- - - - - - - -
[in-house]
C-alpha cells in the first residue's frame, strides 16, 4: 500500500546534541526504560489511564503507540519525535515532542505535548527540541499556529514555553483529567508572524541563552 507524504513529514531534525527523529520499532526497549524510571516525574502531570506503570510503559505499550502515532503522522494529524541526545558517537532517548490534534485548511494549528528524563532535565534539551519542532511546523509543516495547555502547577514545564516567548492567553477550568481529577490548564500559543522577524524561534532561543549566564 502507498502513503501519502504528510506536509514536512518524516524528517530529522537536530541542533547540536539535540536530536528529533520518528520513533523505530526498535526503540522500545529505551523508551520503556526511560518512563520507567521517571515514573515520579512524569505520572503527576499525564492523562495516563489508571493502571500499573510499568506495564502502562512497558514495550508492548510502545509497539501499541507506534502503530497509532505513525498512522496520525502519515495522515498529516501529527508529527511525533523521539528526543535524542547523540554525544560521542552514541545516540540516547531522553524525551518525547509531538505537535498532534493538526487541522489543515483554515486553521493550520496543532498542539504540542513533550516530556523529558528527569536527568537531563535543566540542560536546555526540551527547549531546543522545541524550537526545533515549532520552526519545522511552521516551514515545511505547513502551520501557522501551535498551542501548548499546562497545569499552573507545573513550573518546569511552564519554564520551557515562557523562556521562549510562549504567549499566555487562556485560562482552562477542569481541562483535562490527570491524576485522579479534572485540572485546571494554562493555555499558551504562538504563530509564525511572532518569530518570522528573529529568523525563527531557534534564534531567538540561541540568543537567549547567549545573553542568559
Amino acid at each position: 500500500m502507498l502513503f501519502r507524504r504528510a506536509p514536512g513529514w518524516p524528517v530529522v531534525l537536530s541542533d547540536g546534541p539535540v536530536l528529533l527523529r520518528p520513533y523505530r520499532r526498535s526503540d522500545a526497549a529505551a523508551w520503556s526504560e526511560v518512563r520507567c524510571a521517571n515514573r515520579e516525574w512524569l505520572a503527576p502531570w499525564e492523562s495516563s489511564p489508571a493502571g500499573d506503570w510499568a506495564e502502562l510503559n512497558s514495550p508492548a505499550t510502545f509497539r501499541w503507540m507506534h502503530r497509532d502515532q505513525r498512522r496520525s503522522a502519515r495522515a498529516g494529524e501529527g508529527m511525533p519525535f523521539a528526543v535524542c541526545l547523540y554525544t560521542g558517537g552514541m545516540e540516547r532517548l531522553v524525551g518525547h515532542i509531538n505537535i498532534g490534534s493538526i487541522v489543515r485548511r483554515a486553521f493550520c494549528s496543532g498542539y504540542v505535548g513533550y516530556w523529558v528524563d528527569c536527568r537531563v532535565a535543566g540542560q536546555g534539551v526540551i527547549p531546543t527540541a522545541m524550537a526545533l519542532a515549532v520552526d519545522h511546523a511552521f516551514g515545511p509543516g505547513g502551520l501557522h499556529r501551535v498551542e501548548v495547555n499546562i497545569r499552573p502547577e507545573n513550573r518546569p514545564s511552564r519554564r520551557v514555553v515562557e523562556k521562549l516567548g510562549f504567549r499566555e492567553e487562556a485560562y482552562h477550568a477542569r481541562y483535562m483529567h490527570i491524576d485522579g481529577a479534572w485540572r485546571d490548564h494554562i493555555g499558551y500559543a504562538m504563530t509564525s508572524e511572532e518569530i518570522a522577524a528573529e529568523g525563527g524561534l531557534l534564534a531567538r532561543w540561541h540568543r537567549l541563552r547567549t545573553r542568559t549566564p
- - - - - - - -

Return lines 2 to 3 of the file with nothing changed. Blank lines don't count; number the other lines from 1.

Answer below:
C-alpha cells in the first residue's frame, strides 16, 4: 500500500546534541526504560489511564503507540519525535515532542505535548527540541499556529514555553483529567508572524541563552 507524504513529514531534525527523529520499532526497549524510571516525574502531570506503570510503559505499550502515532503522522494529524541526545558517537532517548490534534485548511494549528528524563532535565534539551519542532511546523509543516495547555502547577514545564516567548492567553477550568481529577490548564500559543522577524524561534532561543549566564 502507498502513503501519502504528510506536509514536512518524516524528517530529522537536530541542533547540536539535540536530536528529533520518528520513533523505530526498535526503540522500545529505551523508551520503556526511560518512563520507567521517571515514573515520579512524569505520572503527576499525564492523562495516563489508571493502571500499573510499568506495564502502562512497558514495550508492548510502545509497539501499541507506534502503530497509532505513525498512522496520525502519515495522515498529516501529527508529527511525533523521539528526543535524542547523540554525544560521542552514541545516540540516547531522553524525551518525547509531538505537535498532534493538526487541522489543515483554515486553521493550520496543532498542539504540542513533550516530556523529558528527569536527568537531563535543566540542560536546555526540551527547549531546543522545541524550537526545533515549532520552526519545522511552521516551514515545511505547513502551520501557522501551535498551542501548548499546562497545569499552573507545573513550573518546569511552564519554564520551557515562557523562556521562549510562549504567549499566555487562556485560562482552562477542569481541562483535562490527570491524576485522579479534572485540572485546571494554562493555555499558551504562538504563530509564525511572532518569530518570522528573529529568523525563527531557534534564534531567538540561541540568543537567549547567549545573553542568559
Amino acid at each position: 500500500m502507498l502513503f501519502r507524504r504528510a506536509p514536512g513529514w518524516p524528517v530529522v531534525l537536530s541542533d547540536g546534541p539535540v536530536l528529533l527523529r520518528p520513533y523505530r520499532r526498535s526503540d522500545a526497549a529505551a523508551w520503556s526504560e526511560v518512563r520507567c524510571a521517571n515514573r515520579e516525574w512524569l505520572a503527576p502531570w499525564e492523562s495516563s489511564p489508571a493502571g500499573d506503570w510499568a506495564e502502562l510503559n512497558s514495550p508492548a505499550t510502545f509497539r501499541w503507540m507506534h502503530r497509532d502515532q505513525r498512522r496520525s503522522a502519515r495522515a498529516g494529524e501529527g508529527m511525533p519525535f523521539a528526543v535524542c541526545l547523540y554525544t560521542g558517537g552514541m545516540e540516547r532517548l531522553v524525551g518525547h515532542i509531538n505537535i498532534g490534534s493538526i487541522v489543515r485548511r483554515a486553521f493550520c494549528s496543532g498542539y504540542v505535548g513533550y516530556w523529558v528524563d528527569c536527568r537531563v532535565a535543566g540542560q536546555g534539551v526540551i527547549p531546543t527540541a522545541m524550537a526545533l519542532a515549532v520552526d519545522h511546523a511552521f516551514g515545511p509543516g505547513g502551520l501557522h499556529r501551535v498551542e501548548v495547555n499546562i497545569r499552573p502547577e507545573n513550573r518546569p514545564s511552564r519554564r520551557v514555553v515562557e523562556k521562549l516567548g510562549f504567549r499566555e492567553e487562556a485560562y482552562h477550568a477542569r481541562y483535562m483529567h490527570i491524576d485522579g481529577a479534572w485540572r485546571d490548564h494554562i493555555g499558551y500559543a504562538m504563530t509564525s508572524e511572532e518569530i518570522a522577524a528573529e529568523g525563527g524561534l531557534l534564534a531567538r532561543w540561541h540568543r537567549l541563552r547567549t545573553r542568559t549566564p